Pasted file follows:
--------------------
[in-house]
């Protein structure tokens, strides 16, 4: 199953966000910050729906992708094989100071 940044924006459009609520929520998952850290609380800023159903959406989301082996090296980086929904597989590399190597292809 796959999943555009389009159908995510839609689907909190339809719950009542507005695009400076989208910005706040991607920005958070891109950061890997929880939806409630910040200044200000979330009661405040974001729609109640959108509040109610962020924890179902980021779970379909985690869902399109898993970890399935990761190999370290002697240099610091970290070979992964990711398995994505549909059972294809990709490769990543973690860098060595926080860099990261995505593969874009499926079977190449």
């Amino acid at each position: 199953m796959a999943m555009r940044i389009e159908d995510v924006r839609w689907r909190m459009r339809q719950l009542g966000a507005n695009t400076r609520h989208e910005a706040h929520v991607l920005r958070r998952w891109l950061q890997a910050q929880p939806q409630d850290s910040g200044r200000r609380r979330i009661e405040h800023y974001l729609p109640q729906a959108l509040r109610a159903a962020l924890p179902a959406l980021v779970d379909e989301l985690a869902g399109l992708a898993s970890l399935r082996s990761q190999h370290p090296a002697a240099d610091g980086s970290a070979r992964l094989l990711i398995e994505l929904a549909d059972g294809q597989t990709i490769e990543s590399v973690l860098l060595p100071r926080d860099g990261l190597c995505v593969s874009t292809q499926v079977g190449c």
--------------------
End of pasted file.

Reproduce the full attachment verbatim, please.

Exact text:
[in-house]
């Protein structure tokens, strides 16, 4: 199953966000910050729906992708094989100071 940044924006459009609520929520998952850290609380800023159903959406989301082996090296980086929904597989590399190597292809 796959999943555009389009159908995510839609689907909190339809719950009542507005695009400076989208910005706040991607920005958070891109950061890997929880939806409630910040200044200000979330009661405040974001729609109640959108509040109610962020924890179902980021779970379909985690869902399109898993970890399935990761190999370290002697240099610091970290070979992964990711398995994505549909059972294809990709490769990543973690860098060595926080860099990261995505593969874009499926079977190449």
């Amino acid at each position: 199953m796959a999943m555009r940044i389009e159908d995510v924006r839609w689907r909190m459009r339809q719950l009542g966000a507005n695009t400076r609520h989208e910005a706040h929520v991607l920005r958070r998952w891109l950061q890997a910050q929880p939806q409630d850290s910040g200044r200000r609380r979330i009661e405040h800023y974001l729609p109640q729906a959108l509040r109610a159903a962020l924890p179902a959406l980021v779970d379909e989301l985690a869902g399109l992708a898993s970890l399935r082996s990761q190999h370290p090296a002697a240099d610091g980086s970290a070979r992964l094989l990711i398995e994505l929904a549909d059972g294809q597989t990709i490769e990543s590399v973690l860098l060595p100071r926080d860099g990261l190597c995505v593969s874009t292809q499926v079977g190449c």